In February 2015, ValueAct Co-Invest International, L.P.1 (Co-Invest Fund), another affiliated entity of ValueAct, began purchasing voting shares of Halliburton. By March 10, 2015, it held Halliburton shares valued over the HSR size-of-transaction threshold test (then $76.3 million). By January 22, 2016, it had sold sufficient Halliburton shares so it no longer held Halliburton shares valued over the size-of-transaction threshold test. According to the DOJ, it was therefore in violation of the HSR Act from March 10, 2015 through January 22, 2016, again with maximum penalties of $16,000/day for each day of the violation.

The HSR investment-only exemption

Under the “solely for the purpose of investment” exemption of the HSR Act, “[a]n acquisition of voting securities shall be exempt from the requirements of the [HSR] act … if made solely for the purpose of investment and if, as a result of the acquisition, the acquiring person would hold ten percent or less of the outstanding voting securities of the issuer,….” 16 C.F.R. Section 802.9. The HSR Act rules define “solely for the purpose of investment” to mean that “the person holding or acquiring such voting securities has no intention of participating in the formulation, determination, or direction of the basic business decisions of the issuer.” 16 C.F.R. Section 801.1(i)(1).

In practice, merely exercising voting rights is not inconsistent with an investment-only purpose. However, the FTC has indicated that the following types of conduct would be considered inconsistent with an investment-only purpose:

  • nominating a candidate for the board of directors of the issuer;
  • proposing corporate action requiring shareholder approval;
  • soliciting proxies;
  • having a controlling shareholder, director, officer or employee simultaneously serving as an officer or director of the issuer;
  • being a competitor of the issuer, holding over 10% interests in a competitor of the issuer, or having a board seat on a competitor of the issuer; or
  • doing any of the foregoing with respect to any entity under common control with the issuer.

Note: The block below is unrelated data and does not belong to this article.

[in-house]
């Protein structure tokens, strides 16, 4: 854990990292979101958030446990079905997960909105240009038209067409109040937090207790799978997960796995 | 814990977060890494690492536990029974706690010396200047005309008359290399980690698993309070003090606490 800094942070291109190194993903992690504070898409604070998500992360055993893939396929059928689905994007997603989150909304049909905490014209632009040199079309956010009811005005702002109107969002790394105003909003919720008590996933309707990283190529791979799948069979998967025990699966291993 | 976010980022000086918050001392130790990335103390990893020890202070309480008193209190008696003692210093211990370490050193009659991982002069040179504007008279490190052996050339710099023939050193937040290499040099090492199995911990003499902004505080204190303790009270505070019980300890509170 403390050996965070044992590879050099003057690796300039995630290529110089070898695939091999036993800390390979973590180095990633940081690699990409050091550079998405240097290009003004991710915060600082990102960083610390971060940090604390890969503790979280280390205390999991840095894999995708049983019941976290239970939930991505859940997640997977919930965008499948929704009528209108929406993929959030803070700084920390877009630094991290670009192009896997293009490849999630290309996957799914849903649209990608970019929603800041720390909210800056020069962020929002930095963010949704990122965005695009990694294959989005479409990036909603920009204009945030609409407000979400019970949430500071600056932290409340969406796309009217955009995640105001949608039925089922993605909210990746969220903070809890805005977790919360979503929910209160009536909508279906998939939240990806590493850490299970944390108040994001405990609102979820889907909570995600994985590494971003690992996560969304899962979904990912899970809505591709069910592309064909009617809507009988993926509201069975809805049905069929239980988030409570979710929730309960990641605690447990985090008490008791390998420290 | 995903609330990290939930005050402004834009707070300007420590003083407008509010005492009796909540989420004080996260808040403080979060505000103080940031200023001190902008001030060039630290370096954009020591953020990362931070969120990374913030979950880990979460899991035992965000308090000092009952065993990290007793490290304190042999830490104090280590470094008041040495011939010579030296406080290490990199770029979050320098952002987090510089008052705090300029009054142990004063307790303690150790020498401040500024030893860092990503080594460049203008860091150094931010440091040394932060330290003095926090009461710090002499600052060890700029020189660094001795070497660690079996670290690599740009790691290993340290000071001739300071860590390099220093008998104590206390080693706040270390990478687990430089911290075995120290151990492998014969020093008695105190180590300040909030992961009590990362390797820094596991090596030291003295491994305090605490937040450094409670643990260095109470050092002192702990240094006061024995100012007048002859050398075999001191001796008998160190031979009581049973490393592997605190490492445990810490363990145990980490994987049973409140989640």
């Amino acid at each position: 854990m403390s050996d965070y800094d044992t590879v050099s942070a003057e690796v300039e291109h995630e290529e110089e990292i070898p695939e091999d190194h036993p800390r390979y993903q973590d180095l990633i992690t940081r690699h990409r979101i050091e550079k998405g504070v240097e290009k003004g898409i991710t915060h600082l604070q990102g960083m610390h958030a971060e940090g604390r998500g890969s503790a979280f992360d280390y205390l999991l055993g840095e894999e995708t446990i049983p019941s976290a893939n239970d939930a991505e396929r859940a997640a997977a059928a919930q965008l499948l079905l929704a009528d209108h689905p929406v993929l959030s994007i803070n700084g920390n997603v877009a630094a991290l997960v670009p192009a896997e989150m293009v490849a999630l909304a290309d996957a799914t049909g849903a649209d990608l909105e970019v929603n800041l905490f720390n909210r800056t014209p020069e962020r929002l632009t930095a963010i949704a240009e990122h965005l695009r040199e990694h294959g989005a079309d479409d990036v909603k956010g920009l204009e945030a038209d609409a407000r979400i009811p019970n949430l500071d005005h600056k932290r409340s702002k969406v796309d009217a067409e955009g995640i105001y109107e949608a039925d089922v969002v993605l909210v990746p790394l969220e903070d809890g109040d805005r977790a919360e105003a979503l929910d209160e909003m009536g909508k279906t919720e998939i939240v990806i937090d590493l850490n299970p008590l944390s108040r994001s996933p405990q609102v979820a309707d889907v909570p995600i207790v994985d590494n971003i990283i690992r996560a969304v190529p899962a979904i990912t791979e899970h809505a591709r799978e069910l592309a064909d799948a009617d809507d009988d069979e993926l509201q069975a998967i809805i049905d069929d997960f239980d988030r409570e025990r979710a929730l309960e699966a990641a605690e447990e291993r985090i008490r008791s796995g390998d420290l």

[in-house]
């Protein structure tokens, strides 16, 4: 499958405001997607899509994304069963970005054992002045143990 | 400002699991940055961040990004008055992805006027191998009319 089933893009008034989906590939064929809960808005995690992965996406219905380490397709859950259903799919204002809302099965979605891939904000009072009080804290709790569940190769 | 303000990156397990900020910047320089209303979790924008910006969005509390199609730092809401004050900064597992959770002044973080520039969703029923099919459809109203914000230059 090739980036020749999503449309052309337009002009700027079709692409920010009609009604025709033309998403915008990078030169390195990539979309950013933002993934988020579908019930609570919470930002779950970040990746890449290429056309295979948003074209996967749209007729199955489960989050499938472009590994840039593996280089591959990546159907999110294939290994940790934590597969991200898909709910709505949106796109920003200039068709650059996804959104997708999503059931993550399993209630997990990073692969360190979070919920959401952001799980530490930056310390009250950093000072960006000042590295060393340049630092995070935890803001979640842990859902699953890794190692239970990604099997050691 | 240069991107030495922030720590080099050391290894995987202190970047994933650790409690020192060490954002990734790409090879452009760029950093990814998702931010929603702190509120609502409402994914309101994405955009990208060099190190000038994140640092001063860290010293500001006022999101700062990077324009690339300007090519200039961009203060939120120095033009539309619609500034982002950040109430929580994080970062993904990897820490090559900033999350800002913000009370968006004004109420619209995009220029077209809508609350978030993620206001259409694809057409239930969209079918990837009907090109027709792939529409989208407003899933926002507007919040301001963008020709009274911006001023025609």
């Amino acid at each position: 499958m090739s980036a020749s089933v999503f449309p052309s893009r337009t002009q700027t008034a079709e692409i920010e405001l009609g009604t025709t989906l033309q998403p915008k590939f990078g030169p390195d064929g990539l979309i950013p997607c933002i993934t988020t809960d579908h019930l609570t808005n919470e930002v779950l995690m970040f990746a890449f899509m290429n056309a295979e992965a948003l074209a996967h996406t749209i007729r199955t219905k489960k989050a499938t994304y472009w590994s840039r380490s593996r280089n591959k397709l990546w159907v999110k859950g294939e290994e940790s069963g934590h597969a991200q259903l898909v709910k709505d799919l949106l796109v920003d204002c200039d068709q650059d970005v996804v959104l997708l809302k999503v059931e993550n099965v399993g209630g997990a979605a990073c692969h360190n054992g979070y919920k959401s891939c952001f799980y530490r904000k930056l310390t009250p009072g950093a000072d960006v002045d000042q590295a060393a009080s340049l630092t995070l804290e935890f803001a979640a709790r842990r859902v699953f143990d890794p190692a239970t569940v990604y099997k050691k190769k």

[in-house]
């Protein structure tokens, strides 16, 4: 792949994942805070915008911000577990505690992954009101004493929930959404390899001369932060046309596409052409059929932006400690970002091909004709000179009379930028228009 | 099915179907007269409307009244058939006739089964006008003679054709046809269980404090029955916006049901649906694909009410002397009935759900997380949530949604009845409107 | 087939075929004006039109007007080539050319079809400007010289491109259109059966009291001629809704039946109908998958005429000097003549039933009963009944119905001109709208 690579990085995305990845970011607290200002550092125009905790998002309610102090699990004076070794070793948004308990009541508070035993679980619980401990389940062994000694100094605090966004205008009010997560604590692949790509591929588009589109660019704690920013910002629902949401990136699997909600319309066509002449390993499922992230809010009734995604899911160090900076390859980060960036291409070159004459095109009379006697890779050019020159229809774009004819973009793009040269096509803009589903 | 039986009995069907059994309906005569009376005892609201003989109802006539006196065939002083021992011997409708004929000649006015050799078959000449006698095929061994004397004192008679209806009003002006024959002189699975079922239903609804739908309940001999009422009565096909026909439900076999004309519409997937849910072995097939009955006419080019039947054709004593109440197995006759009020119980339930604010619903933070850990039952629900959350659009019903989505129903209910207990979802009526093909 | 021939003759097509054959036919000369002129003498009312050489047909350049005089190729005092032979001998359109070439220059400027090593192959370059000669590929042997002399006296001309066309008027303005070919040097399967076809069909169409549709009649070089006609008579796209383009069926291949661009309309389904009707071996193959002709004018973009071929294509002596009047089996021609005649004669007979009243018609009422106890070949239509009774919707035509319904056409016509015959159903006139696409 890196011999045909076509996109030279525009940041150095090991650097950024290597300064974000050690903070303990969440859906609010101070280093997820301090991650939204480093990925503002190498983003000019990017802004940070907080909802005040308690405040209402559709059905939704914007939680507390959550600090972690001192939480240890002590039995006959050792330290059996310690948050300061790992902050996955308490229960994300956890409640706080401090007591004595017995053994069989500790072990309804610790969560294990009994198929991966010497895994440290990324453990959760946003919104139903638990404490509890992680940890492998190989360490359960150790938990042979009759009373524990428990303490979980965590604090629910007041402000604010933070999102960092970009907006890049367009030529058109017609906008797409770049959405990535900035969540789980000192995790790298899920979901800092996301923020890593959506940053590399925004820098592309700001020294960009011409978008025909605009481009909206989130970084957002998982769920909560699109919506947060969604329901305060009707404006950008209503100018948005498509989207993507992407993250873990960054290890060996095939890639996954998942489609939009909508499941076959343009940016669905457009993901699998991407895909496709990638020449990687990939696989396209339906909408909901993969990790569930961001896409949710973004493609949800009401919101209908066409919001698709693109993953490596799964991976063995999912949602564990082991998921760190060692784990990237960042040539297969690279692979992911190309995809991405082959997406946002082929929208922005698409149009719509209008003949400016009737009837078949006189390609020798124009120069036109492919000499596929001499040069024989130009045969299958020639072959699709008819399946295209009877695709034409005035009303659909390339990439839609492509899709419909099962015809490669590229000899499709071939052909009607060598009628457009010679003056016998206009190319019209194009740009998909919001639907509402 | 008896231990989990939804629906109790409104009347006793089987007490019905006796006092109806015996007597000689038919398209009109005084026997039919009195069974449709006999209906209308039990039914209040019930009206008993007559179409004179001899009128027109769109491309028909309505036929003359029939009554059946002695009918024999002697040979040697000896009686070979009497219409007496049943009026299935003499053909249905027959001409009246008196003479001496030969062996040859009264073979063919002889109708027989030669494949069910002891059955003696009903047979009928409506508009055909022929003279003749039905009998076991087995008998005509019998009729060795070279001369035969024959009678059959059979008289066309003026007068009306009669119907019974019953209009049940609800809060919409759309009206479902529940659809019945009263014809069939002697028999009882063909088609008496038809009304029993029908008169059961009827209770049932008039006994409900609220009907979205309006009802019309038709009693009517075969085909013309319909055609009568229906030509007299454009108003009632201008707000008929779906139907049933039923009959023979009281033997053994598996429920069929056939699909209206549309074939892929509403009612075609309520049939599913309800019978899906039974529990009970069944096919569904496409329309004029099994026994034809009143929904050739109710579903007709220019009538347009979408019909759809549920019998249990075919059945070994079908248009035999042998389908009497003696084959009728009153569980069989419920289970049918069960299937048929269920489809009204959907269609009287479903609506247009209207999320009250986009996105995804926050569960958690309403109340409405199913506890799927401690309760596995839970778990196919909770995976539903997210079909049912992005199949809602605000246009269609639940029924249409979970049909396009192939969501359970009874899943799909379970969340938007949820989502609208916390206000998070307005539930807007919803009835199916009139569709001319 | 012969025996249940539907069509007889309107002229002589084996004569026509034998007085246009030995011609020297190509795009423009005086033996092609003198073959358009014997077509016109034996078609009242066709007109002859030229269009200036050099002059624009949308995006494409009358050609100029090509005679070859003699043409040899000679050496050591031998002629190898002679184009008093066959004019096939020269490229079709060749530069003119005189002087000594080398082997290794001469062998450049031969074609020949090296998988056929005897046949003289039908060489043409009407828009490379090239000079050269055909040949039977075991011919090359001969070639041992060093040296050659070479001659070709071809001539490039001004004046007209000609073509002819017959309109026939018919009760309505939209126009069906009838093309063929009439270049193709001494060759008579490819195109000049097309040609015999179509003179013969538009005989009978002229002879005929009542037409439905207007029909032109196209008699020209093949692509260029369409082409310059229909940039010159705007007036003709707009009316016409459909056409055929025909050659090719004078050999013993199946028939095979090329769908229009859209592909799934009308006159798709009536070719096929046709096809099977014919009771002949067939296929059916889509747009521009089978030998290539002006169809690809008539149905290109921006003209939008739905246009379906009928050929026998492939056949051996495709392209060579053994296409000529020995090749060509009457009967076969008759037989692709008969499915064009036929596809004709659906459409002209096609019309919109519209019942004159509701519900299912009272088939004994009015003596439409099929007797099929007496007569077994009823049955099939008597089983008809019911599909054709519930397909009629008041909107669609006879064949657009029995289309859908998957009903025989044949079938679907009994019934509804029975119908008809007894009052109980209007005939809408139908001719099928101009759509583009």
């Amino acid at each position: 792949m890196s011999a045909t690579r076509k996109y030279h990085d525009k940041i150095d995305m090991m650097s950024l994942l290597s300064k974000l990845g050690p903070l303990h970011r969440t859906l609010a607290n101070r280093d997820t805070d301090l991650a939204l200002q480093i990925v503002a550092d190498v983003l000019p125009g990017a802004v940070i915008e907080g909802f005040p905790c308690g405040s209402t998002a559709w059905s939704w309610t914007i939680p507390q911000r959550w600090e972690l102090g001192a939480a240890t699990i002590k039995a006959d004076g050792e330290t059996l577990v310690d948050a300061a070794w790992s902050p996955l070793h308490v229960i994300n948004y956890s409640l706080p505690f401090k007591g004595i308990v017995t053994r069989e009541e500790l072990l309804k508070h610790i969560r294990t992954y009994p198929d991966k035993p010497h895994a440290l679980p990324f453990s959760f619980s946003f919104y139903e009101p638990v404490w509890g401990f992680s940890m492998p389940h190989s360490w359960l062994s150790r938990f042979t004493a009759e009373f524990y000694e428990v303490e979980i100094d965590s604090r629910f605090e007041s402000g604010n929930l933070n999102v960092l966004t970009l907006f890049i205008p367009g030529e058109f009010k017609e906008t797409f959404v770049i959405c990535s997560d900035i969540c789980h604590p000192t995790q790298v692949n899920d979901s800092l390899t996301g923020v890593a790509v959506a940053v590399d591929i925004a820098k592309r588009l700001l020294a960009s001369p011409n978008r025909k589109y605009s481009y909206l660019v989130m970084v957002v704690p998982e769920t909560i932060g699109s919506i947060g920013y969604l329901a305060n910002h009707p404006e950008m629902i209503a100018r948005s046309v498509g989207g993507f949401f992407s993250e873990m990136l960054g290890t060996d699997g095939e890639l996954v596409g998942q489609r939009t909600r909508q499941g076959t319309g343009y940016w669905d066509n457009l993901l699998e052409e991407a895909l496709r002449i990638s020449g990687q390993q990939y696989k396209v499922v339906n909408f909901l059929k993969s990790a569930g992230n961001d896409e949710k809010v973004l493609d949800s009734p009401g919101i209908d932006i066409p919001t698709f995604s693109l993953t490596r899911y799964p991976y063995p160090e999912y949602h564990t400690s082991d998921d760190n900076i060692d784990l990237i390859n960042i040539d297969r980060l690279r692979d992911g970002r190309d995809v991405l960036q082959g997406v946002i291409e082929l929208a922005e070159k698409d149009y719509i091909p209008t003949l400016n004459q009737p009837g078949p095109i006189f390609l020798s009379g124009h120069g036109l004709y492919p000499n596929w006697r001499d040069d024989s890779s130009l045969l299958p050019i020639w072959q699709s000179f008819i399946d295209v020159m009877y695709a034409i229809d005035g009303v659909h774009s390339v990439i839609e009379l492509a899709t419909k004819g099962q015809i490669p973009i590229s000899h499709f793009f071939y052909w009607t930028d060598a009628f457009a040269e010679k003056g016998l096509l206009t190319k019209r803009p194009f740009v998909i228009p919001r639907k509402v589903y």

FTC Statement of Basis and Purpose for the HSR Regulations (July 31, 1978).

DOJ Allegations

The DOJ complaint claims that the investment-only exemption of the HSR Act does not apply to the two ValueAct funds’ acquisitions of Halliburton and Baker Hughes voting shares. The DOJ supports this claim by alleging the following:

  • When Value Act began acquiring shares of Halliburton and Baker Hughes, soon after the announcement of their merger, ValueAct “anticipated influencing the business decisions of the companies as the merger process unfolded.” Complaint at # 3. For example, ValueAct told its investors that its purchase of shares in the companies allowed it to “be a strong advocate for the deal to close” and, should the merger encounter regulatory hurdles, positioned ValueAct “to help develop the new terms” of the transaction. Id.
  • ValueAct “met frequently with executives of both companies.” Id. at #4. “From December 2014 through January 2016, ValueAct met in person or had teleconferences more than fifteen times with senior management of Halliburton or Baker Hughes, including meeting multiple times with the CEOs of both companies. ValueAct partners also exchanged a number of emails with management at both firms about the merger and the companies’ respective operations.” Id. at #26.
  • After crossing the HSR size-of-transaction threshold on December 1, 2014, ValueAct’s CEO met with Baker Hughes’s CEO and emphasized the importance of Baker Hughes focusing on certain opportunities, whether or not the merger occurred. Id. at #27.
  • On January 16, 2015, ValueAct filed a Schedule 13D with the Securities and Exchange Commission (SEC) disclosing its stake in Baker Hughes and noting that “it might discuss ‘competitive and strategic matters’ with Baker Hughes and propose ‘changes in [Baker Hughes’] operations.’” Id. at #28.
  • In March 2015, ValueAct contacted Halliburton and offered to help with the shareholder vote on the merger. Id. at #30.
  • On May 13, 2015, ValueAct met with Halliburton’s CEO to discuss “actions that Halliburton could take in an attempt to achieve its target merger synergies.” Id. at #31.
  • On August 31, 2015, ValueAct met with Baker Hughes’s CEO to discuss selling individual Baker Hughes segments if the merger ran into problems. Id. at #34. ValueAct also discussed with Halliburton restructuring the merger in August and again in September 2015. Id. at #36.